Mecca has seen the largest attendance of worshippers this year after previous years saw the pandemic heavily restrict numbers.
After 2 years of waiting, international pilgrims will finally be able to perform Hajj in Saudi Arabia. Numbers are said to be in the millions as the annual, Islamic pilgrimage is set to begin this Thursday. This is a stark contrast to the 60,000 pilgrims that were allowed to attend last year and the 10,000 that were permitted during the height of the pandemic in 2020. The reduced numbers were an attempt to keep infection rates at bay during the COVID-19 outbreak. However, only 2 years later, everything is now pretty much back to normal and so are the rules surrounding Hajj it seems.
There are, however, some new changes this year…
The first is ‘masking.’
While previous years saw pilgrims being forced to wear a mask throughout the entire holy site, now restrictions have eased to just having to wear a face covering in the Grand Mosque, the Ministry of Interior said in a statement, though organisers of other events can choose to enforce the rule if they wish.
The second is unaccompanied women.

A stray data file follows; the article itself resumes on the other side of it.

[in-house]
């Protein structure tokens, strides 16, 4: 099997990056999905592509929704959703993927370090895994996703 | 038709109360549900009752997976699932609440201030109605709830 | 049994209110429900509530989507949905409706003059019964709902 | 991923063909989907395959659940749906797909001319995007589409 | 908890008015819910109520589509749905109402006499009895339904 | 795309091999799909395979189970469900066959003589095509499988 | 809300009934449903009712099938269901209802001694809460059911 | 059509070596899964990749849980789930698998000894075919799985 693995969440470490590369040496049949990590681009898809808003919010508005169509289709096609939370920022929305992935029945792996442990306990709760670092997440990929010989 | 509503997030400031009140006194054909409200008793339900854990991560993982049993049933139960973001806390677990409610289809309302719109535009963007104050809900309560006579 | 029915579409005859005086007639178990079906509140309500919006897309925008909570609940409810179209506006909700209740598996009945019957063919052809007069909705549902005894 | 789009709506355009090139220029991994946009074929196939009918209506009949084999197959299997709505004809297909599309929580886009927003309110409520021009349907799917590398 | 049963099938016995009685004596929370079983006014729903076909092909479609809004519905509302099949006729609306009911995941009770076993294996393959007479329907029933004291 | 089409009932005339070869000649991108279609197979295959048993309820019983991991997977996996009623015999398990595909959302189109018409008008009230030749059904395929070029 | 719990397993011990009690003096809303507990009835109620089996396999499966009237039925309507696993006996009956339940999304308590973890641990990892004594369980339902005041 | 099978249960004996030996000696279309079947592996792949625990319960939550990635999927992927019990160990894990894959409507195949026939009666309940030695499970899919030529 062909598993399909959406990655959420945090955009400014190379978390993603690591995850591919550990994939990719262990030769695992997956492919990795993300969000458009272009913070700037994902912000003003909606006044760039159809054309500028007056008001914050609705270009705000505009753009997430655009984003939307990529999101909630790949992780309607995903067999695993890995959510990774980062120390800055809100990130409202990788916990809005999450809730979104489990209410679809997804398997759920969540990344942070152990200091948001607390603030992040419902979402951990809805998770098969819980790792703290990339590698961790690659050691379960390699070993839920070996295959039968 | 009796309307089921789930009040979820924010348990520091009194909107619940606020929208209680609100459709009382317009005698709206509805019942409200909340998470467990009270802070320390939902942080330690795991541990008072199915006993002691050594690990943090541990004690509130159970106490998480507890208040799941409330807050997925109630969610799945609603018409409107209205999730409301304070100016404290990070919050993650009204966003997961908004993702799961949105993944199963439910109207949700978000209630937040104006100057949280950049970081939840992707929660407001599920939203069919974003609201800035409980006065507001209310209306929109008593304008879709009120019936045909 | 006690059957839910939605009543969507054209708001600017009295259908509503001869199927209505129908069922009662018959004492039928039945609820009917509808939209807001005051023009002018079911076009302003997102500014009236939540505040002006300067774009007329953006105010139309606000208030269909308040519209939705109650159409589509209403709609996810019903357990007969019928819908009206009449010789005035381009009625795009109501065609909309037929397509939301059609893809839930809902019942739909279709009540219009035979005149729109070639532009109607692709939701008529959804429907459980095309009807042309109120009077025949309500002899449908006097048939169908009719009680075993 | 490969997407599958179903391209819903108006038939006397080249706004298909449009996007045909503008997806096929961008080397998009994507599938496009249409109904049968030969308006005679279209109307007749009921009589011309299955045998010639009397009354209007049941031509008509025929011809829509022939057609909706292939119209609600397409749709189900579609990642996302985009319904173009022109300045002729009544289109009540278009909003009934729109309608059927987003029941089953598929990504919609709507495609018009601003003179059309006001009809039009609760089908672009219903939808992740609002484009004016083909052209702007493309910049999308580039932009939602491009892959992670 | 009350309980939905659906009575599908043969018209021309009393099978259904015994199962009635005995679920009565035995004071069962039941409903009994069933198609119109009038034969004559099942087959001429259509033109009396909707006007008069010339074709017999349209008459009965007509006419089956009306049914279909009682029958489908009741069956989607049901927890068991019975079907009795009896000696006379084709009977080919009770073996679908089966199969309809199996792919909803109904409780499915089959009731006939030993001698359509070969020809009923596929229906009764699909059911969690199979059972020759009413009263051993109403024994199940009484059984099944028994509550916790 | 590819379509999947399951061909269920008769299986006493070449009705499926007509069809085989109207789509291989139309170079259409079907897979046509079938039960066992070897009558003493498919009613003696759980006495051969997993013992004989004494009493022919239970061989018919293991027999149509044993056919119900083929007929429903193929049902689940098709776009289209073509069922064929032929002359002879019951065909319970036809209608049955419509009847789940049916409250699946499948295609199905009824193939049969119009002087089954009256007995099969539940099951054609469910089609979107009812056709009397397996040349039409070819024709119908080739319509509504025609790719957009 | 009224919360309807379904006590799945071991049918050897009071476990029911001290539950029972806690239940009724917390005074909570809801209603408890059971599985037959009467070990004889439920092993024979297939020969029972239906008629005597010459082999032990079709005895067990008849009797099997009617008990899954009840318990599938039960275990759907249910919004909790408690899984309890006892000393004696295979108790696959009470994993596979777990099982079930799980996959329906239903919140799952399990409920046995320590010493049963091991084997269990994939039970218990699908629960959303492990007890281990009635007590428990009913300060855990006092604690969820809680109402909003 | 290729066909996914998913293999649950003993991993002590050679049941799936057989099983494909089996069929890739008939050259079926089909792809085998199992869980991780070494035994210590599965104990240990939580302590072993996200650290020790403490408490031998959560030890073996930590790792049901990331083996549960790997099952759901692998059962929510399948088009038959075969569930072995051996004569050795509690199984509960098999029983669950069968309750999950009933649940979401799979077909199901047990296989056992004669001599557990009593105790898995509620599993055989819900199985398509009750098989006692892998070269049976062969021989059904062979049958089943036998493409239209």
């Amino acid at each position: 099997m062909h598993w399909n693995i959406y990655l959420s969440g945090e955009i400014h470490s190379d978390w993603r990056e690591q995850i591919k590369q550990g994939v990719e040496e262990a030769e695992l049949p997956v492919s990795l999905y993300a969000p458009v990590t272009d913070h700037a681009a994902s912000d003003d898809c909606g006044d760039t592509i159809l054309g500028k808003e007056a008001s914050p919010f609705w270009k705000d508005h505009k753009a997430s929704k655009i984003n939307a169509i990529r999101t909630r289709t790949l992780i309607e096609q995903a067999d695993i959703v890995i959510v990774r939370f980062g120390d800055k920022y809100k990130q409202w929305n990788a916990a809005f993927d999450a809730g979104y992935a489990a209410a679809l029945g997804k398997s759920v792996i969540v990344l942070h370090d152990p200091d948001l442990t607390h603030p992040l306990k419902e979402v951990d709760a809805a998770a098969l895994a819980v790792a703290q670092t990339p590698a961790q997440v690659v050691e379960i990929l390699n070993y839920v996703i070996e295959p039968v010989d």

While typically, women would have to be chaperoned by a male relative, it has now been decided that it is not an essential requirement so has been dropped.
The final thing is the Kaaba and food ban.
In order to keep the risk of COVID-19 spreading during such a crowded event, worshippers will not be allowed to touch the Kaaba. A wall has gone up around the area so that while visitors are performing tawaf, they cannot spend time touching or kissing the holy box, which in turn gives that time to cleaners to make sure that the area remains disinfected.
This, as well as the devil stoning event that takes place, have both previously led to stampedes which have resulted in multiple fatalities – the worst being in 2015 when approximately 2,400 pilgrims lost their lives on their way to the holy sites. It is now known as the Mina stampede and stands as the deadliest Hajj disaster in history. Due to the public backlash as a result, new rules have been implemented in the hopes that history does not repeat itself.
Also, the food ban prohibits any food being taken into the two main mosques and both will remain closed over the period between Isha (night) and Fajr (morning) prayers.
For those people that were lucky enough to experience Hajj this year, may Allah accept your efforts. Insha’Allah we’ll all be able to visit one day.